It’s never wise to flood the market with proposal forms. However, as outlined above, you may have to submit a form to different insurers/brokers in order to access the full market available to your firm.
If you’re using more than one broker, it’s important to make sure that they do not send multiple forms to the same insurer.
Why is there no common proposal form?
In the past, we’ve worked hard to engage with both insurers and brokers to encourage the development of a common proposal form.
We considered that a common proposal form would assist solicitors and might reduce the number of forms they needed to submit to access the full market.
However, we met with resistance from some parts of the insurance industry and this initiative was dropped.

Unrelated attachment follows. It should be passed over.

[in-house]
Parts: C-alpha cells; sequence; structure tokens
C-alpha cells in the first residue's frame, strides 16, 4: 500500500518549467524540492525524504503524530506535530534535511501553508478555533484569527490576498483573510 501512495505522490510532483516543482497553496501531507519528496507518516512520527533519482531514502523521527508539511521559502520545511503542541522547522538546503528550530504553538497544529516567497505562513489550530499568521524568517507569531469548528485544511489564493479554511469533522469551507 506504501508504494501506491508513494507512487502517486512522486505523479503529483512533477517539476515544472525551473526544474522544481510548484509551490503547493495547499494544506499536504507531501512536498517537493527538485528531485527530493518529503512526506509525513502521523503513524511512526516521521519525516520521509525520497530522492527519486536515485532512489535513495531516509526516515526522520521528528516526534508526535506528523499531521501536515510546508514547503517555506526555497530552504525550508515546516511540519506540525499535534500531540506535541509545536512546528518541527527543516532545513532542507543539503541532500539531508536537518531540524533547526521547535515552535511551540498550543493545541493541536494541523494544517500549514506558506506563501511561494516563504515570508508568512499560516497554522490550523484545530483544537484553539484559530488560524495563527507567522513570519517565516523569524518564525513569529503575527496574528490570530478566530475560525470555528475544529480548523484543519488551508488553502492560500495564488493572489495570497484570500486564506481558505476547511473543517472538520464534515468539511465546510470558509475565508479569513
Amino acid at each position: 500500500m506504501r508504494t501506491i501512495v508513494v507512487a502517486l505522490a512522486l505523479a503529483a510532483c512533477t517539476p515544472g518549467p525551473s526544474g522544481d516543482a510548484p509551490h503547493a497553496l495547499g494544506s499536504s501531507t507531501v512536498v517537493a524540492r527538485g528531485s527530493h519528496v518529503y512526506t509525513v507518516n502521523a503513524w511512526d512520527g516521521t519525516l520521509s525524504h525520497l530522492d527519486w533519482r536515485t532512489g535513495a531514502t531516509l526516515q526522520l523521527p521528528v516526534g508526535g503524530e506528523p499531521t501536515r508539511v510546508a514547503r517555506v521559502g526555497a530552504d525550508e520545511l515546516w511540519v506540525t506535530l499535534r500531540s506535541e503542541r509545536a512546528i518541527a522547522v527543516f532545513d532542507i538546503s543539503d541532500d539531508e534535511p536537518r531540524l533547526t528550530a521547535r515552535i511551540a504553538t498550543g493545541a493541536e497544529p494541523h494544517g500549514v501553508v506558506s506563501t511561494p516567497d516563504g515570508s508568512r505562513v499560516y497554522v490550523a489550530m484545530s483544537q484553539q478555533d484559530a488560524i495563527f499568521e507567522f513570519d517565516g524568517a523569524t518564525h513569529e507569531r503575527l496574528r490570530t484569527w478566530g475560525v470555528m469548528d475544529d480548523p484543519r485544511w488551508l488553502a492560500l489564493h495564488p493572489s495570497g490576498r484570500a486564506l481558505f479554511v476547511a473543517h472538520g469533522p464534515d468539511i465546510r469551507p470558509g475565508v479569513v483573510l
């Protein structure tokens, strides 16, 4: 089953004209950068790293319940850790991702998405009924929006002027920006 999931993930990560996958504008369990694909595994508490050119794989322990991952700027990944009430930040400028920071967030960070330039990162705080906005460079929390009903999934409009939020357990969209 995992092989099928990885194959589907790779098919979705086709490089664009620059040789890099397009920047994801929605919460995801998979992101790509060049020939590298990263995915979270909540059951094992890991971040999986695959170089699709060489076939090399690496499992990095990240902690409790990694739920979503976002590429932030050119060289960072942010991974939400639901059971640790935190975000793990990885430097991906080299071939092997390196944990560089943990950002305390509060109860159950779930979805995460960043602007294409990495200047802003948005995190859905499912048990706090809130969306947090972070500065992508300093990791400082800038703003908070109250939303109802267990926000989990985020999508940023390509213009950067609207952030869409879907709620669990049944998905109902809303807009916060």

Divergence between the information requested by different insurers during a hard market makes the introduction of a common proposal form a more distant prospect.
Should I disclose what premium I paid last year if I change brokers?
Many proposal forms ask you to disclose your previous year’s premium.
You’re not under any obligation to disclose this information.
You should be aware that if you disclose the amount you’re currently paying for your PII premium to a potential insurer then it’s likely that it will be considered by the underwriter when providing you with a new quotation.
In a hard market, failing to answer all questions on a proposal form may harm your chances of getting insurance. Ultimately, it’s a decision for you to consider whether to answer this question.
Will the insurer impose any acceptance periods on quotations?
Under FCA regulations, your insurer and broker must take reasonable steps to make sure that you’re given appropriate information about a policy in good time, so that you can make an informed decision about the arrangements proposed.
With most firms still seeking new insurance for the traditional common renewal date of 1 October, a bottleneck can form, so it would be sensible to start looking for cover six to eight weeks ahead of time.